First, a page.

Artistic Evolution Through Portrait Painting
It starts with an idea. Sometimes your idea, sometimes another person’s, but in the beginning art lives in the mind. And from the moment when the idea begins to the moment when you sign your name, there’s the emotional and ever evolving process of creativity. I make it my practice to explore that process, and my latest piece is a deeper look into how it unfolds.
As a commission portrait artist, I rarely get to paint people that I choose to. Not a big deal, because I love painting, and even when it’s a commission I dive into it with as much gusto as my own personal work. But for my own work I’m able to try different things for different reasons. This latest portrait, titled “Half Clown, Half Pirate, Half Prince,” is a piece that I did for the BP Portrait Award competition held by the prestigious National Portrait Gallery in Britain. I wanted to capture my friend’s eccentric and witty personality with energy and accuracy. I wanted to paint fast in order to achieve this, so I gave myself two weeks; a little mad. When you normally commission a portrait painting, unless it’s a deadline, expect your piece a few months in the future. These things take time, but for this one, as I said, I wanted to rush. It changed my creative process slightly but it also gave me the opportunity to observe it without any breaks. What I found is that working in stages is an essential element to painting, and following your initial instincts, without the luxury of time to second guess yourself, keeps you innovative and energetic.
Get It OUT!
My work is best when I begin by quickly getting my image onto the canvas. I find that it’s preferable when working on subjects like San Francisco cityscape paintings, but this explosive approach is often scary for most commission portrait artists . This is not odrd, by any means, because I find that artists, including myself, worry about getting everything right when it comes to people. By moving quickly you don’t have a lot of time to make sure that the proportions are correct and that the features are exact, but you also reduce your sense of worry. I also keep in mind that whatever I paint I can also cover up or even wipe away.
With this piece I began by painting the light and dark areas. Basically blocking in the shapes. I added some basic colors to demarcate form. The first stage of the painting is about getting the gesture and layout more or less correct. I often find that this stage contains the most energy, and in much of my commission work I sometimes miss the energy that a painting starts out with. I am constantly trying to balance between getting the rendering accurate, as well as capturing the feel of the subject throughout my years as a commission portrait artist. The trap that one can fall into is overworking pieces. For this painting I wanted to make sure this did not happen.
The Evolving Process
In the second stage I began to choose which parts I wanted to develop. Since it was a portrait I felt that it was important to render the face and what he was doing realistically. I started to lay in more color and made sure that the proportions and details were correct. It was in this phase when I decided to not cover up parts of the earlier stages that I already painted. Leaving parts of the underpainting and the sketch was a different aesthetic look than some of my previous work. Not a complete departure, but definitely a new direction. It opened up a greater sense of freedom and enabled me to try some new techniques which I want to integrate in my future work. It also gave this particular piece a sense of depth. This struck me as ironic, because by painting less, and leaving less developed areas untouched, I created a greater illusion of deepness. Both emotional and visual.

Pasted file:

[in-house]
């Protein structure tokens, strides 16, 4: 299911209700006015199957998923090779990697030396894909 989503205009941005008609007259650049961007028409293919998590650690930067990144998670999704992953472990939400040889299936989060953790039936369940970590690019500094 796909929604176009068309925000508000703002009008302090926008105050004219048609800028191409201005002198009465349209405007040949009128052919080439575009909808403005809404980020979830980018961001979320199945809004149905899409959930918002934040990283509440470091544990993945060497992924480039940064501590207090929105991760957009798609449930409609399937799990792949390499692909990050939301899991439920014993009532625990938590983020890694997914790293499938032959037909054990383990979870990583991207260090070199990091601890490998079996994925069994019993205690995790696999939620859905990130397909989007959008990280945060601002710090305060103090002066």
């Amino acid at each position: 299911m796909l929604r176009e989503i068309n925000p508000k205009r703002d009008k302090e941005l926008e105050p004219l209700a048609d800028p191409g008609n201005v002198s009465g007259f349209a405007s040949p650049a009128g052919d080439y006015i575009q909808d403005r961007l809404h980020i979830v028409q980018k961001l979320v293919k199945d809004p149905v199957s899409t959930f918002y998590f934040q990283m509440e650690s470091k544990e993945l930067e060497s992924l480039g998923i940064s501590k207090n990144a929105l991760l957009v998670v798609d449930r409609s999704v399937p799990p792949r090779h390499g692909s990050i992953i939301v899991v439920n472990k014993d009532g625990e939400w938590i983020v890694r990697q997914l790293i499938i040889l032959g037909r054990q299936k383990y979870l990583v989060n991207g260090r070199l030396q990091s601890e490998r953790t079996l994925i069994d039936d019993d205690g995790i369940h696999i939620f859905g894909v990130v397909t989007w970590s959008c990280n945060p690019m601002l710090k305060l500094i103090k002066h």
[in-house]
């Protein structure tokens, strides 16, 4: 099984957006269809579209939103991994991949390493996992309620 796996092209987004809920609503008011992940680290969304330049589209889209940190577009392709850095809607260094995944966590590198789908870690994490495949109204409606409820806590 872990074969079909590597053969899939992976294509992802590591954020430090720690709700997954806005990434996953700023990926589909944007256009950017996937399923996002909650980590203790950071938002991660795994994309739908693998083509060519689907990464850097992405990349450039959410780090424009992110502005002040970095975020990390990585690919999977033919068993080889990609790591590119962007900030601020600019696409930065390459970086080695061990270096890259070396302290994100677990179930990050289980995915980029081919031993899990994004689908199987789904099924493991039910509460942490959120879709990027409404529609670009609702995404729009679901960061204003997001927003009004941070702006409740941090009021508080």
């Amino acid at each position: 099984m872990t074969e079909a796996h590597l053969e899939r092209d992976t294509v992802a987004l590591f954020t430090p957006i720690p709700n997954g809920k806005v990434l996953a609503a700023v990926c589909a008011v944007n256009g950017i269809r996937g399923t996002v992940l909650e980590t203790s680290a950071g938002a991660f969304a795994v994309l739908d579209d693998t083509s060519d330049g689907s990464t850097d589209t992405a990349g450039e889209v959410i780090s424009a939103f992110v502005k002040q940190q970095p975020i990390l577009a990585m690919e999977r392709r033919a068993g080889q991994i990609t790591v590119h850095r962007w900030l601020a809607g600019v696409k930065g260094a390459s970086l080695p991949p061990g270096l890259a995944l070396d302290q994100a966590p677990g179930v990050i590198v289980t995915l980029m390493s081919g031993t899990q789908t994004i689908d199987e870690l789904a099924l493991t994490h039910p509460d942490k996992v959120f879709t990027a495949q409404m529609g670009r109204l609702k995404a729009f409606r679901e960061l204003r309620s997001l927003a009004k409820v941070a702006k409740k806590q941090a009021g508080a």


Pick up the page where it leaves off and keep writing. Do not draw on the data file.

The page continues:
In the last two stages, I completely shaped and fleshed out the face, as well as decided on how much to develop the other areas. I felt as if I was molding the face out of clay as I added greater amounts of detail. I was not inhibited with how far I wanted to render it, as the face was the main focal point of the painting. I used a combination of brushes and palette knives on the other parts of the figure such as the hands, clothes, and accordion. For more refined detail, such as the right hand, I used brushes, but began using more palette knives as the emphasis moved away from the focal areas towards the edges of the figure. On much of the body of the figure and on the accordion I used palette knives to blend the edges into a vague and abstract background. I also wanted to leave signs of the earlier stages within the background, which added to the illusion of deepness.
A San Francisco Portrait Painter Learns His Lesson
When I was in art school, a more experienced artist gave me a bit of advice. He told me that every stage a painting goes through should look as if it could be a completed piece. I’ve taken that to heart even if I cover up what I’ve painted already. But I was amazed by how much I had relied on the stages of development in order to achieve the final product for this particular painting. This piece clearly demonstrated to me how important my fellow artist’s advice was. Letting earlier stages of the painting show through added a dynamic quality to the piece, and has forged a new direction for me and my art.
When I first began this portrait, I definitely wanted to say something new and special. Like all the stages in art, my idea developed along with the piece. It has enabled me to be a bit more free and experimental. Though I am grateful for being a commission portrait artist, sometimes it’s necessary to try out new things, and like putting on a new coat, it adds to one’s overall style. I look forward to my future paintings, both commissions and my own personal work.